JUSTICE ALITO, for the court:
Plaintiff, Old Man Watkins, appeals a lower court decision in favor of Defendant, Leroy “Encyclopedia” Brown, in his individual capacity as the genius son of Chief of Police Brown of the city of Idaville. Mr. Watkins alleges various common law torts against Brown, including trespass, false imprisonment, and intentional and negligent infliction of emotional distress. Mr. Watkins additionally alleges unreasonable search and seizure in violation of his 4th Amendment rights against the city of Idaville. Idaville contends that a ten year old boy closing his eyes at the dinner table while asking clever questions constitutes probable cause.

The court begins our analysis with some background. Idaville has an exceptionally low crime rate compared to the national average. Compared to its immediate neighboring community, East St. Louis, Illinois, Idaville’s crime rate is virtually nil. While East St. Louis wrestles with an extraordinary unsolved murder, assault and robbery epidemic, the wave of stolen apple pies, tree house break-ins and vandalized roller skates in Idaville tend to be solved remarkably quickly. This apparent success story has not been without controversy, however. Over the years, there has been major editorial criticism in the East St. Louis-Idaville Times Herald Picayune of Police Chief Brown’s methods of relying on the shaky conclusions of his 5th grade son, based on vague second-hand recollections of circumstantial evidence at the dinner table, to make arrests. It warrants mention that there is an appeal pending in the circuit court related to the death in custody of local 12 year old bully Bugs Meany, prime suspect in “The Case of the Stolen Lemonade Stand Sign.” Obviously, this goes beyond the scope of our review.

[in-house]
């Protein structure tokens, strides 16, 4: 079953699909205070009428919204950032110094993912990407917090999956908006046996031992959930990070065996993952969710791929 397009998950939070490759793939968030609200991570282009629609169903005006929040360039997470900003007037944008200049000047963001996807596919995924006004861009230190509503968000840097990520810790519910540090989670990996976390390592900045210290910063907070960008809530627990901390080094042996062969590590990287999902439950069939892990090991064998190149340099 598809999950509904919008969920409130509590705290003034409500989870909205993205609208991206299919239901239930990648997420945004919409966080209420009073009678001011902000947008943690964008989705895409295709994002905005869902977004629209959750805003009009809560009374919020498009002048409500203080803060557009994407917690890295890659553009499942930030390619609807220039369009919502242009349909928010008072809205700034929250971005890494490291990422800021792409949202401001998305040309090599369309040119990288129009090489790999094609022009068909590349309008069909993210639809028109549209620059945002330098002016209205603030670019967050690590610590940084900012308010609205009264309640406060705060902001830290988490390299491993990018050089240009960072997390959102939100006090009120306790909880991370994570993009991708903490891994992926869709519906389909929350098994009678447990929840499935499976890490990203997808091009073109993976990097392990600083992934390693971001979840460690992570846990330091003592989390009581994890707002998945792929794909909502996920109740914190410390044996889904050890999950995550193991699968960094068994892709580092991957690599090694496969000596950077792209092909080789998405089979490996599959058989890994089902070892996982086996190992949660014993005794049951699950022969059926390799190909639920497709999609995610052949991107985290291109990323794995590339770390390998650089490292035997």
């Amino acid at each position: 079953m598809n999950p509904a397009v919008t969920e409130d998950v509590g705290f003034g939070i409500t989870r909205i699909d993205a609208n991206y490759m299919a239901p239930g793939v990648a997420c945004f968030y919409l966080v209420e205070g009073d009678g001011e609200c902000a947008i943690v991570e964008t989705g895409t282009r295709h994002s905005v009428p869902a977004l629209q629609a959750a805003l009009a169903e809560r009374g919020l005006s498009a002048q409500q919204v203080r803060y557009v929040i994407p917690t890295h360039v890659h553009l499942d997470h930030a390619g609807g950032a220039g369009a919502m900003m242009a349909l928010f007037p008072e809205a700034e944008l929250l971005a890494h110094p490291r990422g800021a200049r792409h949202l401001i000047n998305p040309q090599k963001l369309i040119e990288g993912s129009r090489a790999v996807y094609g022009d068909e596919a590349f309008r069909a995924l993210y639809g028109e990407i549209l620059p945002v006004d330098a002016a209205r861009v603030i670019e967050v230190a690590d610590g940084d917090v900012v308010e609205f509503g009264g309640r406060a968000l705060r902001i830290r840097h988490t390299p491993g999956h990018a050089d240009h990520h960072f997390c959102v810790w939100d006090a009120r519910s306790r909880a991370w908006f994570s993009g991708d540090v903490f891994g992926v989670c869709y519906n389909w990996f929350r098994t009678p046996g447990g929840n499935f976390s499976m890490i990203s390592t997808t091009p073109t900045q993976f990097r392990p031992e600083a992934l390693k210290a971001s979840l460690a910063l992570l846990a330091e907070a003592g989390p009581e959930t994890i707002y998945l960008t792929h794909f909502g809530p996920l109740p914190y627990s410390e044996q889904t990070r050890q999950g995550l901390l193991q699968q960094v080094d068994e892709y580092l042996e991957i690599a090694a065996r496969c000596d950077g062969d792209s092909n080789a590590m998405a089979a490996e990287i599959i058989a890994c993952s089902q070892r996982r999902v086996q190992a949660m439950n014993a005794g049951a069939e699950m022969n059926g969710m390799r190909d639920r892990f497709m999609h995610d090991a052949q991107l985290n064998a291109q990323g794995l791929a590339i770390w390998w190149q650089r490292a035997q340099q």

The facts before us have come to be known, amongst 11 year olds in Idaville, as “The Case of the Goofy Goblin.” The following facts are not in dispute. Sally Kimball paid Encyclopedia Brown 25 cents a day, plus expenses, to track down a goblin the neighborhood kids had seen over a fence at the old ball yard when chasing down a homerun. The fact that Mr. Brown operated a private detective agency without being licensed, bonded or insured, and has no record of ever having filed an income tax return, is noted by this court with some displeasure.

Mr. Brown then entered the Watkins property, prepared a booby trap of gumballs, candy bars, and ricin-laced bear traps, and caught the “goofy goblin”, holding him as all the kids screamed until Encyclopedia’s father came to make the arrest. Encyclopedia Brown charged Sally his 25 cent daily rate and $38,000 for the expenses related to the booby traps.

Mr. Watkins contends that he was suffering from moderate facial swelling as a result of celiac disease caused by another Encyclopedia Brown matter, “The Case of Poorly Labeled Organic Supermarket Chicken Nuggets”, at the time of the incident in question. He claims emphatically not to be a goblin, goofy or otherwise—although we refrain from comment, as nothing in the record before us speaks to that point. Plaintiff also claims to not understand how, even if he were to be a goofy goblin, and not the victim of a mere gluten allergy, this would justify being held in solitary confinement for 42 days. However, the “Holding Goblins in Solitary Confinement for 42 Days” Idaville city ordinance has previously passed constitutional muster before this court. See, Creepy Old Joe v. Scrappy Doo, 355 U.S. 42 (2010).

While we sympathize with Old Man Watkins, this court has long held that kids say the darnedest things. Bill Cosby v. The Young Republicans of America 346 U.S. 211 (1996). We see no reason to abandon that precedent now. So ordered.

JUSTICE KENNEDY, concurring in judgment:
The penumbra of community standards.

Wait, what?